UN monitors Houthi withdrawal from Yemen’s Hodeidah

Members of the United Nations observer mission meet with local officials during the Yemeni Houthi withdrawal from Saleef port in the western Red Sea Hodeida province, on May 11, 2019. (AFP)
Updated 12 May 2019

UN monitors Houthi withdrawal from Yemen’s Hodeidah

  • Yemen's information minister dismissed the Houthis' withdrawal announcement, accusing them of "a policy of deception"
  • The governor of Hodeidah, Al-Hasan Taher, said Saturday the Houthis were merely reshuffling personnel

CAIRO: The UN says it is monitoring the redeployment of Houthi forces from three key ports in Yemen after the government dismissed the withdrawal as a “farce.”
Lt. Gen. Michael Lollesgaard, the head of a UN mission monitoring the cease-fire in Hodeidah, said Sunday that monitors will verify the Houthi withdrawal from the ports of Hodeida, Salif and Ras-Issa on Tuesday.
The Houthis say they began withdrawing on Saturday, in line with a long-delayed agreement reached in in December. Both sides agreed to withdraw from Hodeidah, which handles 70 percent of Yemen’s food imports and humanitarian aid, but remain divided over who will administer the ports after they leave.
The pullback is considered a first step in implementing a hard-won truce agreement for Hodeidah struck in Sweden in December between Yemen's internationally recognised government and the Iran-backed Houthis.
Yemen's information minister dismissed the Houthis' withdrawal announcement, accusing them of "a policy of deception."
"What the Houthi militia did is a repeated theatrical play of handing over control of the port to its own forces (in different uniforms)," Moammer Al-Eryani tweeted.
"This shows its continued manipulation and evasion to implement the Sweden agreement... by adopting a policy of deception."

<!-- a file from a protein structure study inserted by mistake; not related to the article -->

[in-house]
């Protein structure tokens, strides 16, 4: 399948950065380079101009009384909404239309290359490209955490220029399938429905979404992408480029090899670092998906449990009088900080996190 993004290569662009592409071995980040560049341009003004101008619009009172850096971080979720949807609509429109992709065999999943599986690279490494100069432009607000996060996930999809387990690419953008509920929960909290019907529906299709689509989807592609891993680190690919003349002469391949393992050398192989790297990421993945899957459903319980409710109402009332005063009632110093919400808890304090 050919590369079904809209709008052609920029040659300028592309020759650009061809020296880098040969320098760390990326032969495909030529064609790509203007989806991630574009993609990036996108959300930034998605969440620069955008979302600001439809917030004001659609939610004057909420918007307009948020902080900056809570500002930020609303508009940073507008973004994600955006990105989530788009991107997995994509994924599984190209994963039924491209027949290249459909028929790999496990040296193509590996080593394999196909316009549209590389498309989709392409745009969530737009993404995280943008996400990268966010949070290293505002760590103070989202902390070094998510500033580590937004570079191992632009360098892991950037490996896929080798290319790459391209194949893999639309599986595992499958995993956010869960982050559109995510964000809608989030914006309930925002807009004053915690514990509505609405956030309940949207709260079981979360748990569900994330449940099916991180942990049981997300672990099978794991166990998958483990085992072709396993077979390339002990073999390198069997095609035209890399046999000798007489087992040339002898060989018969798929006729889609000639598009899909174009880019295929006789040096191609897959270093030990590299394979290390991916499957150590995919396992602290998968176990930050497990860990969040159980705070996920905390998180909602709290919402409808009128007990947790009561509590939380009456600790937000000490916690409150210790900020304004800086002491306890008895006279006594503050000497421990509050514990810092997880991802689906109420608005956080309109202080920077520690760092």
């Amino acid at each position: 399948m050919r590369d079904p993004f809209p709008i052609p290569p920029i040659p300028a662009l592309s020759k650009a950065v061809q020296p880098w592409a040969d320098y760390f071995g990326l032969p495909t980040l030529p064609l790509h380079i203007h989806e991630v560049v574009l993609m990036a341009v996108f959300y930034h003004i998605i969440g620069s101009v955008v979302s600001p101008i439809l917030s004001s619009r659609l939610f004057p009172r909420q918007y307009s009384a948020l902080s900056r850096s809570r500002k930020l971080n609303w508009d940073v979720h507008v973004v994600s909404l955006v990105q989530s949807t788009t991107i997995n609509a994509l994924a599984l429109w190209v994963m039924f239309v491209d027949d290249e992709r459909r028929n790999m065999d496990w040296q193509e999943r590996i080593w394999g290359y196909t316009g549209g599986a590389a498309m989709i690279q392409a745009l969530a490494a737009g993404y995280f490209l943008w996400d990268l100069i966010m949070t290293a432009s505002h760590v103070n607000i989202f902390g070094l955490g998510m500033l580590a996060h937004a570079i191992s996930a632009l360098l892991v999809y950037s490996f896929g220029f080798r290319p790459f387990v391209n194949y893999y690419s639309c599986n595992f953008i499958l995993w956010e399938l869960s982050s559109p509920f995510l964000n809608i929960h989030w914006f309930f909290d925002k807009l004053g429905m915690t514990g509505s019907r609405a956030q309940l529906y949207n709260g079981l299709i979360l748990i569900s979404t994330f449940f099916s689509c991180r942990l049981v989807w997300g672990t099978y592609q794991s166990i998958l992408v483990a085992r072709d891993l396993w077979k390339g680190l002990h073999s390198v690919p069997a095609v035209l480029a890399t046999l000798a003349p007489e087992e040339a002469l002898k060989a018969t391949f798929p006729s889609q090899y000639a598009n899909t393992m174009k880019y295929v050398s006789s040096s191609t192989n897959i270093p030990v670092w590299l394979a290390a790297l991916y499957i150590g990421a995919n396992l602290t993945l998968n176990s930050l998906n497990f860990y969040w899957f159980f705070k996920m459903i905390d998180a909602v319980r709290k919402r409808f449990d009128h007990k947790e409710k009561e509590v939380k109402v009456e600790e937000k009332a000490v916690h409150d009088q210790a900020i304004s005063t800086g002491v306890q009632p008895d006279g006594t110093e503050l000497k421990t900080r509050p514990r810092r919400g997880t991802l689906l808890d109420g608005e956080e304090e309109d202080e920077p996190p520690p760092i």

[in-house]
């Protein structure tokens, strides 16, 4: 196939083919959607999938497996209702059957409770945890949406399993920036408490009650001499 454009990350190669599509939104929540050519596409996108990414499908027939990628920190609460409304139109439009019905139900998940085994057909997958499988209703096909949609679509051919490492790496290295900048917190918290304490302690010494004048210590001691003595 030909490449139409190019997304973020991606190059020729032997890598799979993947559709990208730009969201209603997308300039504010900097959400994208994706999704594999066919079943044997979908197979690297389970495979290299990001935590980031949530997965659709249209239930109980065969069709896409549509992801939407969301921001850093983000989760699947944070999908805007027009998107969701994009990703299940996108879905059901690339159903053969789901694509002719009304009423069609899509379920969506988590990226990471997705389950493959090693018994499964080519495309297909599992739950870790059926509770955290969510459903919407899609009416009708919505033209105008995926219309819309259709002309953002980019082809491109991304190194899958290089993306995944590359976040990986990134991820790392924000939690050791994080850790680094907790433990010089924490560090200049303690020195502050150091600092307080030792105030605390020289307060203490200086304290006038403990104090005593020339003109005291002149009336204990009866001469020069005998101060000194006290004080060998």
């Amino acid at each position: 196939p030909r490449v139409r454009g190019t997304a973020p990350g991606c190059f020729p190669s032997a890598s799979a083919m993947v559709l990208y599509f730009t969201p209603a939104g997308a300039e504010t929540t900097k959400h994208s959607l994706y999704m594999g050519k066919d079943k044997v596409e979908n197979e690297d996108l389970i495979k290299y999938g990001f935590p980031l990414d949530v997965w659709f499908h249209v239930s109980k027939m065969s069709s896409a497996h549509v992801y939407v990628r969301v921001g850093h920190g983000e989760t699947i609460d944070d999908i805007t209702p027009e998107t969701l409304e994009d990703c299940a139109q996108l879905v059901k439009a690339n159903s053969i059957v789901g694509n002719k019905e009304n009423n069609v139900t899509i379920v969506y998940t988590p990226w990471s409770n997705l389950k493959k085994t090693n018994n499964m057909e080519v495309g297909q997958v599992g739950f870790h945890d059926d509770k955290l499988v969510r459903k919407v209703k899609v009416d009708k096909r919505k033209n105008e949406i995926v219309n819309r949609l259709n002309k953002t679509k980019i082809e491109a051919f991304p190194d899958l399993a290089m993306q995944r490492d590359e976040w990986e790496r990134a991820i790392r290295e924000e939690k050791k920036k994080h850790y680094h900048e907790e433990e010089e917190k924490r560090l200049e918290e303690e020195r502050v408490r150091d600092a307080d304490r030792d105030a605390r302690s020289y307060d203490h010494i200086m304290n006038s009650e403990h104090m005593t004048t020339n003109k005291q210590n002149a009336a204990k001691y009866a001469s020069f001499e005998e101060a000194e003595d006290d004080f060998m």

The governor of Hodeidah, Al-Hasan Taher, said Saturday the Houthis were merely reshuffling personnel.
"The Houthis are staging a new ploy by handing over the ports of Hodeidah, Saleef and Ras Issa to themselves without any monitoring by the United Nations and the government side," said the official.
"This is totally rejected by us, and the agreement must be implemented in full, especially with regards to the identity of the troops that will take over from the Houthis," he added.


Bashir defense asks Sudan court for bail release

Updated 21 min 15 sec ago

Bashir defense asks Sudan court for bail release

  • Bashir, wearing a traditional white gown, sat in the same metal cage he appeared in on Monday when his trial on graft charges opened
  • The former Sudanese leader is also wanted by the International Criminal Court in The Hague over his role in mass killings in the western region of Darfur

KHARTOUM: Sudan’s deposed military ruler Omar Al-Bashir appeared in court Saturday for the second hearing of his corruption trial, during which his defense asked for his release on bail.
Bashir, wearing a traditional white gown, sat in the same metal cage he appeared in on Monday when his trial on graft charges opened.
The judge in Khartoum Saturday heard three witnesses, two of them investigators who searched Bashir’s residency after his ouster and the other a banker.
“We ask the court to release the accused on bail,” Bashir’s lawyer Hashem Abu Bakr said, to which the judge answered he would examine a written request.
After the hearing, as a massive security convoy escorted the 75-year-old Bashir back to prison, two opposing groups of demonstrators had gathered.
One group of a few dozen protesters were chanting slogans for Bashir to face justice not just over corruption but for his role in the the country’s deadly conflicts.
“Bashir is a killer” and “He has to face justice,” chanted some of the demonstrators.
Another smaller group had turned out in support of the deposed Islamist general, who was forced from power by relentless protests in April after 30 years in power.
While the sight of Bashir sitting inside a cage in a courtroom was unthinkable only months ago, many in Sudan and abroad have warned that this trial should not distract from the more serious indictments he faces.
The former Sudanese leader is wanted by the International Criminal Court in The Hague over his role in mass killings in the western region of Darfur.